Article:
Food truck review: Korean-inspired Ajumama is a terrific food truck

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From the May 15, 2014 edition

Ajumama, an often-lauded food truck, just turned two years old. This seemed like a fitting occasion — especially since the arrival of spring has made al fresco dining desirable again — to see how the Korean-inspired mobile vendor is faring lately.

When I caught up with Ajumama at its regular Saturday gig outside Four String Brewing (which is also two years old), I got much more than I expected. See, as I munched on Ajumama’s distinctive-but-accessible menu and sipped on fresh beers made in an indie taproom/brewery started by a local musician (whom I’d recently seen playing his bass — get it, four string? — in a “Why isn’t Cheap Trick in the Rock and Roll Hall of Fame” tribute band), I felt like I was actually eating and drinking a moment in Columbus history. Call it rich gulps of the hopefully unstoppable rise of this city’s ever-growing, anti-corporate, DIY, follow-your-dreamers. And call it delicious.

Four String’s mmm-I-smell-beer-brewing confines are garage-simple but efficient, clean and a fine hangout to kill some time. There are a couple tables, a sporty TV, straight-ahead-but-not-so-cliche rock playing, and a little bar where $5 pints are available — try an excellent Spring Sessions IPA — or, better yet, get a four mini-glass flight for $6. Alright, let’s eat.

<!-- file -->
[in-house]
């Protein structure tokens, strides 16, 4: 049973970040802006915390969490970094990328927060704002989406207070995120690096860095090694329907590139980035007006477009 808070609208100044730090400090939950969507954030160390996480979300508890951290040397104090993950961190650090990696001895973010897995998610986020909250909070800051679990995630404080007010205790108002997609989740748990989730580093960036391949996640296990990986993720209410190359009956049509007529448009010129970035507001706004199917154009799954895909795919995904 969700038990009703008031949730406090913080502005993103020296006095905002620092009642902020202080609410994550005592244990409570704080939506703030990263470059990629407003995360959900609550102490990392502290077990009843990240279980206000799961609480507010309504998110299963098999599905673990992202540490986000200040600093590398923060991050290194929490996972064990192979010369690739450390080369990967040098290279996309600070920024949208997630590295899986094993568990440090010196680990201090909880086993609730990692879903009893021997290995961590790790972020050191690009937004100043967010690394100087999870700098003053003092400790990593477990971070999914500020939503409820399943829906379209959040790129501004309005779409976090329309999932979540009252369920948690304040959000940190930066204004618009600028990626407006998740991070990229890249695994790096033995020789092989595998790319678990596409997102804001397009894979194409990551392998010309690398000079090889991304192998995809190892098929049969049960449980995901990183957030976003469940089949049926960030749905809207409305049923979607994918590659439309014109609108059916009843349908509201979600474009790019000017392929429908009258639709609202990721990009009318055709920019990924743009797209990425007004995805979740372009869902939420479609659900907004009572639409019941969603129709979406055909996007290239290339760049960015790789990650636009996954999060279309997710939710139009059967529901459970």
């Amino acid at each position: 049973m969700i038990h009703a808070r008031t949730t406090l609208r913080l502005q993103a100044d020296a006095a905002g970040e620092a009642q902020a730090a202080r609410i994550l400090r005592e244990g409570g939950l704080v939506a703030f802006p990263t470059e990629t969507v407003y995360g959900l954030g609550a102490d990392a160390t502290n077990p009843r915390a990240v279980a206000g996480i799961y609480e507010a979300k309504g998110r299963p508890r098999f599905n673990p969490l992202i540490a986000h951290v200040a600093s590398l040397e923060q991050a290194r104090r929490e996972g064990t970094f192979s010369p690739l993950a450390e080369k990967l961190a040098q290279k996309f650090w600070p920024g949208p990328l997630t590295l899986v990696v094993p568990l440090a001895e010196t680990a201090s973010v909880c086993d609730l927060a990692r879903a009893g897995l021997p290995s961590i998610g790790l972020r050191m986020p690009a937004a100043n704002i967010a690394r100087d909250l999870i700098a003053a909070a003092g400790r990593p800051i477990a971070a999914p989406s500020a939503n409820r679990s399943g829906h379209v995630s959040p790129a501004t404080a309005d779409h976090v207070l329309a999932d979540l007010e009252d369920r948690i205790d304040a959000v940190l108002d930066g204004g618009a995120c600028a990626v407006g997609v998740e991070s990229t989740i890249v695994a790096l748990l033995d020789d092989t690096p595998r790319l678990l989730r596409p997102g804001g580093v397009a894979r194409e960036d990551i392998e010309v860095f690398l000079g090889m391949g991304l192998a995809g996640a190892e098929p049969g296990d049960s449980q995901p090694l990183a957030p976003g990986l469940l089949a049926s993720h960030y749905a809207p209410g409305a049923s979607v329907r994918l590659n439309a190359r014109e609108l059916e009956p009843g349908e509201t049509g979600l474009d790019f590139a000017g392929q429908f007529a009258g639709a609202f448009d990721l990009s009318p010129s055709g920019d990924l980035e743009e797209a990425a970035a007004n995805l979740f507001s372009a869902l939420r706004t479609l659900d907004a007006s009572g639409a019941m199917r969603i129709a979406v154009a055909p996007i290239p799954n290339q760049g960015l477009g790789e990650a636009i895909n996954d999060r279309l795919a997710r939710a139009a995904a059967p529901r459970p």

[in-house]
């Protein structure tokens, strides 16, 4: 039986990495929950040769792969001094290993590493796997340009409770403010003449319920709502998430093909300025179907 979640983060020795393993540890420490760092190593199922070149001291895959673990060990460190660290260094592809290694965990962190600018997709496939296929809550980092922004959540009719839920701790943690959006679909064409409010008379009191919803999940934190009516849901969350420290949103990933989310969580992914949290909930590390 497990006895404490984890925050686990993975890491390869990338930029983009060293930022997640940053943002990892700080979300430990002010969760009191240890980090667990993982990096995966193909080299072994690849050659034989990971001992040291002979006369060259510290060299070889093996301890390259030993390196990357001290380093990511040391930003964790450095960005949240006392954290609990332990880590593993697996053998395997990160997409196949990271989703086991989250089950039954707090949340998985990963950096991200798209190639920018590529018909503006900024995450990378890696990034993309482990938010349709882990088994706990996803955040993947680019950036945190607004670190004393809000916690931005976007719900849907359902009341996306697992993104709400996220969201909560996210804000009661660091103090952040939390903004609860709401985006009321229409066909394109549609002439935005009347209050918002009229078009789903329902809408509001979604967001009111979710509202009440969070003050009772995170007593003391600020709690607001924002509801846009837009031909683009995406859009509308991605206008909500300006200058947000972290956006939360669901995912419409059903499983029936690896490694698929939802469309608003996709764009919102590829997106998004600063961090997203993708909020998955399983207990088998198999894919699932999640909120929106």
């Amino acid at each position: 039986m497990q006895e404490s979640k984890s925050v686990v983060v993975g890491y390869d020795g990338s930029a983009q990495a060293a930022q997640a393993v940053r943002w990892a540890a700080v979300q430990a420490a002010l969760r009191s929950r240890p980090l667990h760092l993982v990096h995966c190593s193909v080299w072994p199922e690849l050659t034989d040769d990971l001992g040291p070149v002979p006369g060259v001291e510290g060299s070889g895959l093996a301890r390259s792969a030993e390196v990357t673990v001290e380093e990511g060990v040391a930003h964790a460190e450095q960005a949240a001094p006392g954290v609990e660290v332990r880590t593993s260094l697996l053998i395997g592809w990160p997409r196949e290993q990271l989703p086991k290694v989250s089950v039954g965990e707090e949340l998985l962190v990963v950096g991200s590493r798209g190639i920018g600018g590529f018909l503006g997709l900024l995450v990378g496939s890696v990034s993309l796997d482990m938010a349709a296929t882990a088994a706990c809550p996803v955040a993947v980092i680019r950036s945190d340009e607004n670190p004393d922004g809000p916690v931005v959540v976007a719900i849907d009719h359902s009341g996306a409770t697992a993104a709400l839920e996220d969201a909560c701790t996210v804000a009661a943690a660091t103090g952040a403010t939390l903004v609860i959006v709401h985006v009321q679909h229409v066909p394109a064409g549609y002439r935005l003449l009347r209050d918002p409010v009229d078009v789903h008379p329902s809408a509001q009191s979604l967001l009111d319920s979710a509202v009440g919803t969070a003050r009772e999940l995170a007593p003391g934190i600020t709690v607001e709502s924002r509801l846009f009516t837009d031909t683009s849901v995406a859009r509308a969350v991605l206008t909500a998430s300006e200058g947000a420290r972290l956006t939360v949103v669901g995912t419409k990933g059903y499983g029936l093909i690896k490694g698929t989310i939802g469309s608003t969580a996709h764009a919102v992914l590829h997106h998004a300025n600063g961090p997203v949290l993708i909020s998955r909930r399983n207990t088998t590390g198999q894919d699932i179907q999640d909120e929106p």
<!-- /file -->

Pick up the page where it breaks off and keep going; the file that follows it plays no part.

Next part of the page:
Though it griddles and fries genuine Korean-style vittles, Ajumama whips up some great melting-pot cuisine. In fact its very name is a cooked-together stew of the Korean word “ajumma” (sorta like ma’am) and our American “mama” (self-explanatory).

In a similar vein, Ajumama’s phenomenal Bulgogi Cheezesteak ($8) is a harmonious chorus of “Philly Seoul,” and the deserving winner of Best Sandwich at last year’s Columbus Food Truck Festival. I’ve had my share of cheesesteaks in Philadelphia, and Ajumama’s messy junk food masterpiece not only nails the form, it ups the ante. So there’s the pillowy-yet-sturdy toasted roll, the generous minced meat and onion base and the blanket of Cheez Whiz-y stuff, but also that addictive sweet-soy-and-ginger-hinting Bulgogi flavoring, charred shishito peppers and a sprinkling of scallions. Just add 20 napkins, and you’ll be happy for hours.

Alright, time for the analogy game: Risotto is to arancini as bibimbap is to Bimbim Balls (2/$5). In other words, just as Italians will deep-fry their famous rice preparation into crispy globes, Ajumama makes golden-brown, panko-crusted spheres out of Korea’s renowned “mixed rice” dish. Ajumama’s delightful, crunchy-not-greasy biggies came flavored with diced veggies, sesame oil, crinkly nori, drizzles of spicy gochujang and more.

Also crispy-not-greasy was an impressive special of fried handmade dumplings (mandu; $6). The lovely edge-crimped quartet of pot-sticker-esque pockets came stuffed with a scallion-y/aromatic, juicy and sausagey filling of what Ajumama’s menu called ground beef (though it seemed porky to me).

Pajeon is a Korean classic, a sorta crepe-y/frittata-ish, scallion-strewn savory pancake with variable add-ins. I’ve had a few from Ajumama, and maybe I’ve just had bad luck, but frankly, I wish they would’ve been more crispy, more flavorful and less flabby. My last one was a “spicy pork and kimchi” version ($7) that wasn’t spicy and had negligible kimchi in it. I mean it didn’t suck, it just wasn’t up to the standards of Ajumama’s other stuff.

Fortunately, Ajumama’s signature dessert snack called hodduk ($3) never fails to wow. Think about the flavor-profile of a nutty cinnamon roll intensified and compressed into a pretty little pancakey disc — and think about ordering two of them ($5), because these warm and comforting treats are absolutely terrific.

Photos by Meghan Ralston